Bado's Cucina might just satisfy taste, memories
When Sam Badolato was about 6 years old, his Italian grandmother lined him up with his siblings in the kitchen to find who had the warmest hands for kneading dough.
"I won ... or lost, depending how you see it," he says, laughing. "I think (the siblings) probably put their hands on the windows to cool them down, since it was wintertime."
He ended up becoming his grandmother's eager pupil in the kitchen, absorbing her cooking secrets.
Even as Badolato later attended the Art Institute of Pittsburgh, his desire to cook blossomed. His desire to cook led him to a joint venture with his brother -- Bado's Pizza Grill and Ale House in Mt. Lebanon. His brother now runs the business on his own.
"My grandmother lived to be 101. She was very proud of our place in Mt. Lebanon. She would tell people in her old folks home to go try it," Badolato says.
If she were alive today, she would no doubt be proud of the success of Bado's Cucina, tucked in a small building off of bustling Washington Road.
And Badolato now has the chance to play her teaching role with his youngest daughter, Samantha, who is in college.
"Sam is a little clone of me. She likes art history and anthropology. The only difference is she likes to bake and I don't, so I tell her to go to town," he says.
Since Bado's Cucina opened on March 10, 2006, Badolato has had the chance to work out kinks and create a citywide following -- one which has forced him to take reservations only.
"I still use my grandmother's recipe for dough, but I just returned from Italy in March and I studied the way they do things. I want to bring back the old -- the way food used to be cooked," he says.
When he traveled to the small town of Badolato in Italy's Calabria region, locals noted his surname and motioned to the town, saying, "This is you!"
Bado's charm is in its size and rustic flourishes. A small bistro table outside is surrounded by grapevine wreaths and wrought-iron touches. Inside, walls radiate golden sunflower yellow, and light from the primitive wood oven plays across black-and-white photos and the restaurant's nine tables, coming to rest in the smallest flecks of mica on the painted walls.
The rough stone oven, crowned by a handsome copper range hood, breathes fragrant apple, cherry and pear wood smoke into each dish, as Badolato scurries between it and the floor to greet regulars.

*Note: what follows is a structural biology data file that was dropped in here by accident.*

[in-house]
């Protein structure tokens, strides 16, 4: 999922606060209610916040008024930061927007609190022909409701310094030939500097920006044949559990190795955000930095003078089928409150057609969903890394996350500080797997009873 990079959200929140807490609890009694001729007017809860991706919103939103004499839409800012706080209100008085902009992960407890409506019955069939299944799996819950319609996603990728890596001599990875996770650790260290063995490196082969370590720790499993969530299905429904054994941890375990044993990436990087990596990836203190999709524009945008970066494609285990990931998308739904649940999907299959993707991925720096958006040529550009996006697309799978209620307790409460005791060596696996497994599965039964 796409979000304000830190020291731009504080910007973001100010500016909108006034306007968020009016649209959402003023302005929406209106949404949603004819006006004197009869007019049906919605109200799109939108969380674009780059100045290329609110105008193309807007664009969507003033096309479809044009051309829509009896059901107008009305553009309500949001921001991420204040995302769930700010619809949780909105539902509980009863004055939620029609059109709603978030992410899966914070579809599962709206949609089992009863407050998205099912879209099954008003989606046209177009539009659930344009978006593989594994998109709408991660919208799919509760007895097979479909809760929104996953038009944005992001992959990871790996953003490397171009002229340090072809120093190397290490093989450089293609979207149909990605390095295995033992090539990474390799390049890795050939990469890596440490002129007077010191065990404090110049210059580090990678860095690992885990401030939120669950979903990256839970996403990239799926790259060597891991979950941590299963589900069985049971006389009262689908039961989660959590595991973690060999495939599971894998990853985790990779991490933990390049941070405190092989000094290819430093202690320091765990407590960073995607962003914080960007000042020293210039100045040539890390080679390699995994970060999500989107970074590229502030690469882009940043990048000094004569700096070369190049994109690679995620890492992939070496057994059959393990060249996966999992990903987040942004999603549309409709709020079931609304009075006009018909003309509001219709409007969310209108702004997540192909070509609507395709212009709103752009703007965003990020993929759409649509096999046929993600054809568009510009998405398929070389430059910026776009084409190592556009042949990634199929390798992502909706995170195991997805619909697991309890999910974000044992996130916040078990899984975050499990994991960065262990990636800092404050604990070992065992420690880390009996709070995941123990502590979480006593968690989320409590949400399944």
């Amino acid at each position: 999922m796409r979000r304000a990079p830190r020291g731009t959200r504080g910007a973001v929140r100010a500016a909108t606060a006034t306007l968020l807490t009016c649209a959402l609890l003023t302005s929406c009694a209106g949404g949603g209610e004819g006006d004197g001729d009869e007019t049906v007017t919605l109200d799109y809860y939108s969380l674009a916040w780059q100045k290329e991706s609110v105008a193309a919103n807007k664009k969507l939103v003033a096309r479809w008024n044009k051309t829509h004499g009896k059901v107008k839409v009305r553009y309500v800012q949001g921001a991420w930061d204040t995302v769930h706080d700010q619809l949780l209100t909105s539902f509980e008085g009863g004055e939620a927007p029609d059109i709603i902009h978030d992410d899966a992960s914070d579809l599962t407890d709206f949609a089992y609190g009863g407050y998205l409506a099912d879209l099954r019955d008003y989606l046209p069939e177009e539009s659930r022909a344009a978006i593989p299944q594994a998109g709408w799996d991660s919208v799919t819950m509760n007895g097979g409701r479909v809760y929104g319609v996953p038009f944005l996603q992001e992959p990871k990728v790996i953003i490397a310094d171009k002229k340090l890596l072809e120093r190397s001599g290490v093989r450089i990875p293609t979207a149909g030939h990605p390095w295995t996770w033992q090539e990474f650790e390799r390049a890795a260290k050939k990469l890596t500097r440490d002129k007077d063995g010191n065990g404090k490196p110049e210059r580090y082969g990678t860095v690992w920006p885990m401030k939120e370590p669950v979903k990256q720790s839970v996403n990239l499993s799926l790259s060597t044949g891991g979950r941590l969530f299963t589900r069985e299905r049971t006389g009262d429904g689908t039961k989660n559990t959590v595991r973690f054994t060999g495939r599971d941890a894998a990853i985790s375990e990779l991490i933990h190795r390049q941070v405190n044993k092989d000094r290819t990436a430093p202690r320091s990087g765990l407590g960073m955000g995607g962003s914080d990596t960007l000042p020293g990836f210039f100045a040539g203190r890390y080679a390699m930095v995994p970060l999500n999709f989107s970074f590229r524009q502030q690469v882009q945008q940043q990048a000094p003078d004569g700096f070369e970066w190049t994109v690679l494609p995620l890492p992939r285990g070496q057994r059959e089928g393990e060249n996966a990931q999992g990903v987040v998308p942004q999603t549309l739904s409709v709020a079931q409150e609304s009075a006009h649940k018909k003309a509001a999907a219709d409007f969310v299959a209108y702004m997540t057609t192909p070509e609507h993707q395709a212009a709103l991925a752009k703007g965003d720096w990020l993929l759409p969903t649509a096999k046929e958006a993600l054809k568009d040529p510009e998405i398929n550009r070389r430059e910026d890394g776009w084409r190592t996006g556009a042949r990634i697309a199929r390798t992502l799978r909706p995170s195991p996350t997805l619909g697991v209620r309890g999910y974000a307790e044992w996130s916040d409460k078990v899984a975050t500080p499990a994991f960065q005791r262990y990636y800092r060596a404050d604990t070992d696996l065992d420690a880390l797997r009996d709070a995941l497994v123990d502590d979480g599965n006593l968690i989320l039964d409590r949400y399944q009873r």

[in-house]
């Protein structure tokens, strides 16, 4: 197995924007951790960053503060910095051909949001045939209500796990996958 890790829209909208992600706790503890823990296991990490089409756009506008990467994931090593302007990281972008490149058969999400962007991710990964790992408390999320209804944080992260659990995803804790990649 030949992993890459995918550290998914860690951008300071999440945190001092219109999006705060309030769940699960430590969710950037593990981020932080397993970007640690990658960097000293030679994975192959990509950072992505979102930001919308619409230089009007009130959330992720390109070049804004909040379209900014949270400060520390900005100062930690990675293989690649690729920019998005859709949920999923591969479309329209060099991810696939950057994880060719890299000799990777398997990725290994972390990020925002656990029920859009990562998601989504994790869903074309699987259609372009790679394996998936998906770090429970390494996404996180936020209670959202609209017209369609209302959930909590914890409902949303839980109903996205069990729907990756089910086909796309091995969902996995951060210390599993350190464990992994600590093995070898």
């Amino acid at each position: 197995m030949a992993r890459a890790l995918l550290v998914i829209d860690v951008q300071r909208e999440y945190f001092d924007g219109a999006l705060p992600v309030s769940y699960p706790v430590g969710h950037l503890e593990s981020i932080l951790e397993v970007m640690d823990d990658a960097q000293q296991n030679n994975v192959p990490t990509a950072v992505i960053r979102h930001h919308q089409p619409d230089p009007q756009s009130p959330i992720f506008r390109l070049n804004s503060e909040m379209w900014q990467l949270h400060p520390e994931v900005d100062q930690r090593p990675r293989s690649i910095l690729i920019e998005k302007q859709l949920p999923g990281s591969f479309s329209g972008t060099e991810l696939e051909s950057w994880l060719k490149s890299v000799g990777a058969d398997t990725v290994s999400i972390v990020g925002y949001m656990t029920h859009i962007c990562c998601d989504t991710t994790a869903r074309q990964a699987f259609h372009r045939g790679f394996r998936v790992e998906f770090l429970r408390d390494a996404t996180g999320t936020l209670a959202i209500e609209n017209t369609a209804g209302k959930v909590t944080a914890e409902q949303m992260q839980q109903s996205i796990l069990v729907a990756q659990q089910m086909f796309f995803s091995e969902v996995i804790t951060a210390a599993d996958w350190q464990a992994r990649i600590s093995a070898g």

Patrons arrive with bottles of wine, taking advantage of the BYOB policy. Badolato admits that if he had space for a bar, he would seek a liquor license, but he enjoys working in an intimate area.
The menu is tapas-style, its chronological order modeled after traditional Italian dinners. Badolato recommends ordering an appetizer and following the courses as they are laid out. The first course is a pasta, polenta or soup, the second is a meat and the third is a vegetable or salad. Though the prices for each are reasonable, dishes quickly add up. Diners should expect to pay fine dining prices if they follow the steps suggested in the menu, rather than ordering a couple dishes or a pizza.
We selected the Verde ($9) as an appetizer, which arrived on a sleek white platter. Large artichokes and an array of green, banana and red peppers were marinated and served over a bed of spinach. An assortment of dusky purple and green olives, in varying degrees of tartness, primed our palates for some of the oven's offerings.
Perhaps intrigued by the words "pirate style" in the description, my companion selected the Linguine Bucaniera ($12) as a first course. A rakish blend of fat prawn, calamari, mussels and clams, lovingly smoothed over with sweet marinara, it became an instant favorite.
Pasta Badolato ($11), in a silky garlic and olive oil sauce, was enhanced by the unexpected punch of pistachios.
Protein options for the second course range from land to sea, including veal, salmon, sausage and mussels.
We chose the Lamb Chop ($12) and breaded Chicken Carpione ($9). Of the two, the lamb was the standout, slathered with a rosemary rub and served with a blotch of sun-dried tomato pesto and a side of fresh smoked green beans. The tender meat, sourced from local Elysian Fields Farm, was robust and pungent. The chicken, though sweet and thick, was just a tad undercooked for us. Its breading, just barely dusted on, was wonderfully crisp and not soggy at all, though.
When it came to the salads, we were delighted.
"Ah -- the salad," Badolato says, "I did the Caesar one,two New Year's Eves ago. It became people's favorite dish of the night. I said 'The salad was• Are you kidding me?! ' " he says, laughing.
The Caesar Salad ($10) finds its way through the oven as well, the hefty stalk of romaine, curled with smoke and sprinkled with halved grape tomatoes, prosciutto and croutons. Homemade dressing rests on the side. Though the Portobello Salad ($10) showcased some meaty, well-marinated hunks of mushroom, tart pears, mozzarella and balsamic vinaigrette worthy of its own praise, we would both recommend the Caesar for its element of surprise.
You can't leave the premises of Bado's until you try a dish of the famous Bread Pudding ($8), which varies from time to time. Sometimes it features a s'mores take, other times berries are blended in. On this particular night, we got the classic taste with raisins and a warm drizzle of chocolate sauce. Dense and gooey, it, too, benefitted from the oven. We'll be back to try other incarnations.Additional Information:
Hours: 5-10 p.m. Tuesdays-Thursdays and 5-11 p.m. Fridays-Saturdays
Entree price range: $7-$12 (tapas dishes)
Notes: Major credit cards accepted. BYOB. Reservations required. Chef's tasting menu offered. Available for private parties. Catering available.
Address: 3825 Washington Road, McMurray
Details: 724-942-3904 or website